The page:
And arms. When you see all this what does that do to you? Makes me cry because I see the smiles on their faces and I know what it is to be locked some place where you can't get out without somebody else allowing you to get out.

Of course being in the hospital so much and so long. And so these men are so glad that they get to be doing as one man said something good finally with my hands. Did you know before you became an amputee that parts of prosthetic limbs could be recycled? No I had no idea.

You know I thought of peg leg I thought of wooden legs I never thought of titanium and carbon legs and flex feet and sea legs and all that I never thought about that. As you watch these inmates participate in something like this knowing that they're helping other people now walk they're providing the means for these supplies to get over there what does that do to you just on a heart level? I wish I could explain to the world what I see in there and I wish that I could be able to go and say this guy right here he needs to go to Africa with us. I never not feel that way.

Every time you know you always make me have to leave I don't want to leave them. I feel like I'm at home with them and I feel like that we have a common bond that I would have never expected that only God could put together. Now that you've had an experience with it what do you think of the faith-based programs that Core Civic offers? I think they're just absolutely awesome and I think every prison out there should have faith-based programs like this because the return rate of the men that are involved in this particular faith-based program and the other ones like it but I know about this one are it's just an amazingly low rate compared to those who don't have them and I think that that says so much that doesn't have anything to do with me it just has something to do with God using somebody broken to help other broken people. If people want to donate a used prosthetic limbs whether from a loved one who passed away or you know somebody who outgrew them you've donated some of your own for them to do how do they do that? Please go to standingwithhope.com slash recycle standingwithhope.com slash recycle. Thanks Gracie.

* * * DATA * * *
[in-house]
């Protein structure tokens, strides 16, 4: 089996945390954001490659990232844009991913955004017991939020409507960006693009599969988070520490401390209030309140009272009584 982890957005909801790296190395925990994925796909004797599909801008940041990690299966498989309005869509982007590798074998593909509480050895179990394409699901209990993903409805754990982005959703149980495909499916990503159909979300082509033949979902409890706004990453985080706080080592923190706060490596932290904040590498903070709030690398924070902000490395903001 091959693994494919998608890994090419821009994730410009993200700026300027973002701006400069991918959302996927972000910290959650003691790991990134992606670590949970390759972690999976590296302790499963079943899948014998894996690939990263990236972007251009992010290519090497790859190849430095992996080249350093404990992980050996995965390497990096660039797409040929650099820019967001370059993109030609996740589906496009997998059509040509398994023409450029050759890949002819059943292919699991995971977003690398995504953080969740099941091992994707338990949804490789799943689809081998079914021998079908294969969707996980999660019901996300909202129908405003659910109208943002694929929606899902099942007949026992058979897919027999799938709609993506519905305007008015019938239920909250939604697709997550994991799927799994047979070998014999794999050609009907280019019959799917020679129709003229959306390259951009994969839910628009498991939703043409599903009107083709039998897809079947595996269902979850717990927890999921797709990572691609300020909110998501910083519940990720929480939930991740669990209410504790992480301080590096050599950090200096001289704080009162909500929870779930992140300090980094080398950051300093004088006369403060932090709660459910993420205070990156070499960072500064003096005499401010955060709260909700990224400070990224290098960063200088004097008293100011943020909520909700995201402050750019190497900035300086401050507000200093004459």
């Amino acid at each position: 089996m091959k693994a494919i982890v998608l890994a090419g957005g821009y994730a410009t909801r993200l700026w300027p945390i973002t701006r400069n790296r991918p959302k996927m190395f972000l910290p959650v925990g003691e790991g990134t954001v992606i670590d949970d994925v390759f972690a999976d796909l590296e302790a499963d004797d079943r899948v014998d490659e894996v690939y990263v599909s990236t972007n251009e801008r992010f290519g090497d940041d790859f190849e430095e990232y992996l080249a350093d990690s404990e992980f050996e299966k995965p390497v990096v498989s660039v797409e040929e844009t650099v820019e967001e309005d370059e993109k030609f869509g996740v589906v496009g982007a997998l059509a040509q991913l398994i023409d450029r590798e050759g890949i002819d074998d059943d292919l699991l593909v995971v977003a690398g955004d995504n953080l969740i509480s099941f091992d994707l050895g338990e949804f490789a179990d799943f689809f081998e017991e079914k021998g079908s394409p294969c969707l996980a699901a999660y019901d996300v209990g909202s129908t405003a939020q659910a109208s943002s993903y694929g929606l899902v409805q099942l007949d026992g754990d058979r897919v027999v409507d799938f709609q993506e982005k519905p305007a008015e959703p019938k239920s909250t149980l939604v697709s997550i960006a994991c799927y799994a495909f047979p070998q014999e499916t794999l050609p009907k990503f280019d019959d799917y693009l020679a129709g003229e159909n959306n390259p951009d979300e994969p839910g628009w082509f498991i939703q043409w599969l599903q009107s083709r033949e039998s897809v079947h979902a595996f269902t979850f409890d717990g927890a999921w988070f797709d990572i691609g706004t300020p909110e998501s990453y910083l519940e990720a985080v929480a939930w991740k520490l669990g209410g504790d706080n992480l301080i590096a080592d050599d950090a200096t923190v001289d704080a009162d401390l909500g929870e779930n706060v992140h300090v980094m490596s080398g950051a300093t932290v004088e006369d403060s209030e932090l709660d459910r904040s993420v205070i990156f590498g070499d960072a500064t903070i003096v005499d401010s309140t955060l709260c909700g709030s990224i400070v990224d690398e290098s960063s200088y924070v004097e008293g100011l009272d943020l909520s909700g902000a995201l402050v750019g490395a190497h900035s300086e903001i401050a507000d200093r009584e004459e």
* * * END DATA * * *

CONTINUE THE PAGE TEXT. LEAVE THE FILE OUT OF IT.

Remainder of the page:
Whisper: medium.en / 2024-01-24 01:57:06 / 2024-01-24 02:05:58 / 9